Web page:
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Homeless Population Continues To Grow In Southern Nevada

Alex Proimos/Flickr

Las Vegas has one of the highest homeless populations in the country. 

According to the U.S. Department of Housing and Urban Development, Las Vegas is the smallest city among the 10 with the largest homeless populations, coming in at No. 8. 

A point-in-time count in January for Clark County totaled 6,490 homeless people. 

Clark County officials and non-profit organizations led a team of volunteers this month to conduct the annual homeless count, which seeks to determine just how many adults and children are on the streets of Southern Nevada. 

The numbers won't be out until the spring, but they're expected to be higher than they were last year, according to Fuilala Riley, the president and CEO of Help of Southern Nevada.

 “I would say you’re probably going to see an increase in the street homeless," she told KNPR's State of Nevada, "You’re going to see an increase in youth homeless.”

She said as our city's population grows so does the number of homeless. 

And while the economy has improved since the Great Recession, Riley said many homeless people are just not prepared to take advantage of the improving economy.

Riley said substance abuse, particularly the opioid crisis, along with mental health issues keep many people in the cycle of homelessness.

While most people understand the slide adults can take into homelessness, they don't understand that youth end up homeless for very different reasons.

“It’s a rather unique population in terms of why they become homeless but also in terms of counting them as well,” said Arash Ghafoori, the executive director of the Nevada Partnership on Homeless Youth.

Ghafoori said young people don't fall into homelessness because of a financial downward spiral like most adults do. Instead, they become homeless suddenly.

“A lot of times with youth, they become homeless suddenly and unpredictably because of severe breakdown in homes or failed institutional systems,” he said.

Ghafoori said homeless teens are often kicked out of their homes because they are LGBTQ. They'll leave their homes because of abuse or domestic violence. He said young people will also run away from group homes or other institutions, believing a life on the streets is better than the life they were in.

However, Ghafoori said being on the street puts young people at incredible risk for exploitation and abuse. He said 1 in 3 kids on the street can be "lured into survival sex within 48 hours of being on the streets." 

Homelessness is the No. 1 risk factor for the commercial sexual exploitation of children, he said.

Homeless youth were also counted during the homeless count last month, but there are counted in a different way, Ghafoori said, because they often don't want to be found.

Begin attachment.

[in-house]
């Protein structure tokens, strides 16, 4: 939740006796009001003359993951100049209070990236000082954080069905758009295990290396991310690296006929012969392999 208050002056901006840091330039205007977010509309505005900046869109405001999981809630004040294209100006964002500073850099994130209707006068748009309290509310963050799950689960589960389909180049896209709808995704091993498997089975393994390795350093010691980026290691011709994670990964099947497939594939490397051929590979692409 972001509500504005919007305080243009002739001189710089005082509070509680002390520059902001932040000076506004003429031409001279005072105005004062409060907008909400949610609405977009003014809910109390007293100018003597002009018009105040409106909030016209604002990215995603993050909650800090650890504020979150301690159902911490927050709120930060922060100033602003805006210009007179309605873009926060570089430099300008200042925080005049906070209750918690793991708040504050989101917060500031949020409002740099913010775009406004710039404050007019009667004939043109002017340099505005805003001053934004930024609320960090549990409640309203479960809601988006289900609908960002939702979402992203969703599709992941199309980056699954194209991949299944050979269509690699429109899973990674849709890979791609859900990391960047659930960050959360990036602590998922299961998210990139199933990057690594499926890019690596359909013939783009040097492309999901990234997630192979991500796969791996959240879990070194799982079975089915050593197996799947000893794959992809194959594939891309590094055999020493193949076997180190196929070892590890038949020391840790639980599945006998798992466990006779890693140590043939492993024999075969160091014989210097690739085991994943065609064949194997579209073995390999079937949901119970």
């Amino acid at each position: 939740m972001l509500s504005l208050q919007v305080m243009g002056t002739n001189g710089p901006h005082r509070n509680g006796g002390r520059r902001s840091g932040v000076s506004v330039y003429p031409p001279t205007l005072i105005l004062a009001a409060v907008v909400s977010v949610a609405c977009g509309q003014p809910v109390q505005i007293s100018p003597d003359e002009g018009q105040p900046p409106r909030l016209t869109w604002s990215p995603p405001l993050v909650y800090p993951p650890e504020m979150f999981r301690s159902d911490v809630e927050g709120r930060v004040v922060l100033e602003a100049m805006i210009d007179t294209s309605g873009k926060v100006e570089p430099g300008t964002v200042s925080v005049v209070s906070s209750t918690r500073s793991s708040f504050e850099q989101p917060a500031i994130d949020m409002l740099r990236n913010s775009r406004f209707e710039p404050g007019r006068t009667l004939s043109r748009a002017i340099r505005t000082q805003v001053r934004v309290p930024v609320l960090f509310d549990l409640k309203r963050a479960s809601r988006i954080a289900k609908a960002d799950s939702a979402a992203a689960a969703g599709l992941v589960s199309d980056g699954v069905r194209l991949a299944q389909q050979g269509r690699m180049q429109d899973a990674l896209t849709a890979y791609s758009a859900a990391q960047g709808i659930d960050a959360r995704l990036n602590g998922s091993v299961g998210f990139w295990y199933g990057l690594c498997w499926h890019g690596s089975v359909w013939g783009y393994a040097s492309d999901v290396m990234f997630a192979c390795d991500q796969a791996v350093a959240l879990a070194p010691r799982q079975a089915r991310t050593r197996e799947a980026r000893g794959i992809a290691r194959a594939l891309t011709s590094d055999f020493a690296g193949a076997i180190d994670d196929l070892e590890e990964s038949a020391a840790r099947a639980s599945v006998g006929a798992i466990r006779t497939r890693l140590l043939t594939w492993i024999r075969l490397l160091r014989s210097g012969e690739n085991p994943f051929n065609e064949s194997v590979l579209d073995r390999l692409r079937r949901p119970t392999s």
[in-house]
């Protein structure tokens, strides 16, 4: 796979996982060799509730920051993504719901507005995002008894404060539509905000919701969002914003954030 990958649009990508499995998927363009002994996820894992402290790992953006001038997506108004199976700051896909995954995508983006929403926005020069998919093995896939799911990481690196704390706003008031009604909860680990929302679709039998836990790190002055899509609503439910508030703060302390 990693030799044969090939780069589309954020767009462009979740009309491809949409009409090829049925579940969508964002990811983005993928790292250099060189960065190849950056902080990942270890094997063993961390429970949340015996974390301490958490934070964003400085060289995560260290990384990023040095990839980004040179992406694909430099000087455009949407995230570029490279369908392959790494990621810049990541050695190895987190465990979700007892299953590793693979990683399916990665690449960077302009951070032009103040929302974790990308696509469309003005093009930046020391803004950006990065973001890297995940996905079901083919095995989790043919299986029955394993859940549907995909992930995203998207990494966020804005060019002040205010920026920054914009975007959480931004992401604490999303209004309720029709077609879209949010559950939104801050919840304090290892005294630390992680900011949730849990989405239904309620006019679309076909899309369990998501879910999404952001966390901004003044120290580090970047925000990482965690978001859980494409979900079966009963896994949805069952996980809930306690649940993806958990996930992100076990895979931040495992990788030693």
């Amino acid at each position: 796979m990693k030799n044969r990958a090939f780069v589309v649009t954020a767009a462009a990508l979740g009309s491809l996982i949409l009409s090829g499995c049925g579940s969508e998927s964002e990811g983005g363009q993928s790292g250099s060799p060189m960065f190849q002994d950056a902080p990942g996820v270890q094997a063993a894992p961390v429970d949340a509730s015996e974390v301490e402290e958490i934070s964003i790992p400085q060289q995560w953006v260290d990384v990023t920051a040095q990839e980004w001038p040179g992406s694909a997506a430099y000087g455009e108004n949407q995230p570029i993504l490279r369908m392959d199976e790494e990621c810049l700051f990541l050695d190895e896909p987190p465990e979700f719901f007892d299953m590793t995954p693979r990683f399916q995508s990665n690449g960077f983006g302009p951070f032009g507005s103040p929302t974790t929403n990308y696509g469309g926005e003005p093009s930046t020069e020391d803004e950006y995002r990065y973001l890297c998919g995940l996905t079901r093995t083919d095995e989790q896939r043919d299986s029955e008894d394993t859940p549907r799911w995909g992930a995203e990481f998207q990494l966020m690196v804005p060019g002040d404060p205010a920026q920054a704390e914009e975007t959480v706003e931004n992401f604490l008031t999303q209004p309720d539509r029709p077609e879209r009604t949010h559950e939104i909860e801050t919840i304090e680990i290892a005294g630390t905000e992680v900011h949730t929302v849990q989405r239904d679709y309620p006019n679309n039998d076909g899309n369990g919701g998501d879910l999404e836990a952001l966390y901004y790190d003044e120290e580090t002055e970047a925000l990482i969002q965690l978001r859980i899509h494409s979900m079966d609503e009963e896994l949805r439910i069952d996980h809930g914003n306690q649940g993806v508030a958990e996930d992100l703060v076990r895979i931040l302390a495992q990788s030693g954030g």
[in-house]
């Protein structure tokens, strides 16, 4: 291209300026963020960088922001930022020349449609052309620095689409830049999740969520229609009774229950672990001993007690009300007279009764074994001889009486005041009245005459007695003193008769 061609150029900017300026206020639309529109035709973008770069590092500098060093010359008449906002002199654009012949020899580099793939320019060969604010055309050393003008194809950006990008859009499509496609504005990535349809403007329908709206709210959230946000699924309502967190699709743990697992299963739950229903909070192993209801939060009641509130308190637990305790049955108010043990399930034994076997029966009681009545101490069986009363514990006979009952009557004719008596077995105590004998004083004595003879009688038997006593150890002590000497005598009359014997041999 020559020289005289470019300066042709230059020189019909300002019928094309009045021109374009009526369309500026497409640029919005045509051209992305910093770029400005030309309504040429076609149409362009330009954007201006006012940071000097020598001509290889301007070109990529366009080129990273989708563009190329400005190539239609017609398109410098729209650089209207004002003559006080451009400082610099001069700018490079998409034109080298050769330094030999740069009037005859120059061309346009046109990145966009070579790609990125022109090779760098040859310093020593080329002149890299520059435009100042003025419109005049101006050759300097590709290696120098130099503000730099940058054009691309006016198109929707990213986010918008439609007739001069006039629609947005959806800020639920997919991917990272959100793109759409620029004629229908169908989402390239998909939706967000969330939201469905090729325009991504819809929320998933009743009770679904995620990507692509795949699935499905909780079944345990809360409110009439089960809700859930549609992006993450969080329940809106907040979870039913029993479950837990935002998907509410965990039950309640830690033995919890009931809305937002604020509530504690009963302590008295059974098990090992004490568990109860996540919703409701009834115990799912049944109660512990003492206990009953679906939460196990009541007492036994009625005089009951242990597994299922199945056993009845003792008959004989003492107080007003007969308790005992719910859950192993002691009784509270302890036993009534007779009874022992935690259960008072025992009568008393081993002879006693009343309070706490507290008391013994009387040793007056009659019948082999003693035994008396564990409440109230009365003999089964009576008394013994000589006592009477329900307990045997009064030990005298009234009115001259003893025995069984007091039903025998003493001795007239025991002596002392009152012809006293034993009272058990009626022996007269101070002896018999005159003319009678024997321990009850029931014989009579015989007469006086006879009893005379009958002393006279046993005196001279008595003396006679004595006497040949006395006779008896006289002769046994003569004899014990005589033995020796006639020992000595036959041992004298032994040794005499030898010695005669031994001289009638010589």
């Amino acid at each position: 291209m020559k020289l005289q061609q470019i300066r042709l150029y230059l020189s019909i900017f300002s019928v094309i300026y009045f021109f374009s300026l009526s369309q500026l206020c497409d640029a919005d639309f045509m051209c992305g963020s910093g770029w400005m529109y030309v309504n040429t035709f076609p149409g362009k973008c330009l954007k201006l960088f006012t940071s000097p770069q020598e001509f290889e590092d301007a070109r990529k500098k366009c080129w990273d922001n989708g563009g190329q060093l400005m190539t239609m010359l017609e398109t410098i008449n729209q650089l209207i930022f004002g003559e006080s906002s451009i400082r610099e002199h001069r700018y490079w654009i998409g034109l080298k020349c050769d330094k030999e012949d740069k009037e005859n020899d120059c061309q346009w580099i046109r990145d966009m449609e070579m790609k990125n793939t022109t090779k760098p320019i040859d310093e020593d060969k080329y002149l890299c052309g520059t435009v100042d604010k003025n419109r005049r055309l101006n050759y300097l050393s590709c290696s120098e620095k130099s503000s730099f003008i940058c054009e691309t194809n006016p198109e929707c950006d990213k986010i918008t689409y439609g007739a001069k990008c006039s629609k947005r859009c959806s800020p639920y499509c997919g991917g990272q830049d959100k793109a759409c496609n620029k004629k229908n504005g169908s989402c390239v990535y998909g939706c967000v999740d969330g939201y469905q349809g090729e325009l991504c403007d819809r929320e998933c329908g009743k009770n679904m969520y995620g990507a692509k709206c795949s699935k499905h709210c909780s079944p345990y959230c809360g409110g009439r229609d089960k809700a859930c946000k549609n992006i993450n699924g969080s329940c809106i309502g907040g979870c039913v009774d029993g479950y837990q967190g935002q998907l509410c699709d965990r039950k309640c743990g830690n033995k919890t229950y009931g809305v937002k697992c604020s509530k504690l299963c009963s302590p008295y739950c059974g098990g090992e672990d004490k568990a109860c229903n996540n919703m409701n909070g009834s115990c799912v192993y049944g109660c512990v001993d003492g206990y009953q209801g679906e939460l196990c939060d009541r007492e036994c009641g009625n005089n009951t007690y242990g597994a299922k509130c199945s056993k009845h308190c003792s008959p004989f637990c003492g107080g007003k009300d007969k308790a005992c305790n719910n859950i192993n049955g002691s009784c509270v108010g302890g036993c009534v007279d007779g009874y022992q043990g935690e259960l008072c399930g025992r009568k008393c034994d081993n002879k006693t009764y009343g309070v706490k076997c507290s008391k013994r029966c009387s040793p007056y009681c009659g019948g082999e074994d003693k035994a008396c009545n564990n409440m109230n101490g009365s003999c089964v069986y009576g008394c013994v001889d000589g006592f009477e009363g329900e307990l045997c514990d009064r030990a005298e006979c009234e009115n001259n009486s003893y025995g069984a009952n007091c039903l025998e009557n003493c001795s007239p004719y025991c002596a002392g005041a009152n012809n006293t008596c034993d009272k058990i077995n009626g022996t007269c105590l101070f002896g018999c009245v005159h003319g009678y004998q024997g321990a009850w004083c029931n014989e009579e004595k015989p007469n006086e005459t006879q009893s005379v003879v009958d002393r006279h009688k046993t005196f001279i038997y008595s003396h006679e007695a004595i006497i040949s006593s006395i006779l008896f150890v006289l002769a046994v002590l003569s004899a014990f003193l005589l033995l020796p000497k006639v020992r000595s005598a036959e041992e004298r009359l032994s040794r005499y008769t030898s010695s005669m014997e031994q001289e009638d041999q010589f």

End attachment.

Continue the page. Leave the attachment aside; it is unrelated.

It is difficult to get a good count of homeless people but almost impossible to get a very good count of the number of homeless youth.

The numbers are important because that is what the Housing and Urban Development Department uses to determine how much money a community needs to help fight homelessness.

Riley said Southern Nevada has made great strides in getting more help for the homeless, particularly the homeless veteran population, but there is still a lot of work to do.

“We need more beds. We need more money for the supportive services to wrap around whatever sub [population] we’re talking about,” she said.

The homeless veteran population is at what is known as "functional zero," which doesn't mean there are no homeless veterans on the streets, Riley explained. What it means is if homeless service providers and county officials were able to bring in every veteran on the street right now there would be a bed and services for them.

Riley and Ghafoori would like to see the same thing for the rest of the homeless, especially homeless youth.

“People do not realize how bad our youth homeless situation is in our community,” Ghafoori said.

He said it is estimated there are 1,500 homeless kids enrolled in schools in the Clark County School District.

Fuilala Riley, President/CEO HELP of Southern Nevada; Arash Ghafoori, executive director, Nevada Partnership on Homeless Youth

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Prior to taking on the role of Broadcast Operations Manager in January 2021, Rachel was the senior producer of KNPR's State of Nevada program for 6 years. She helped compile newscasts and provided coverage for and about the people of Southern Nevada, as well as major events such as the October 1 shooting on the Las Vegas strip, protests of racial injustice, elections and more. Rachel graduated with a bachelor's degree of journalism and mass communications from New Mexico State University.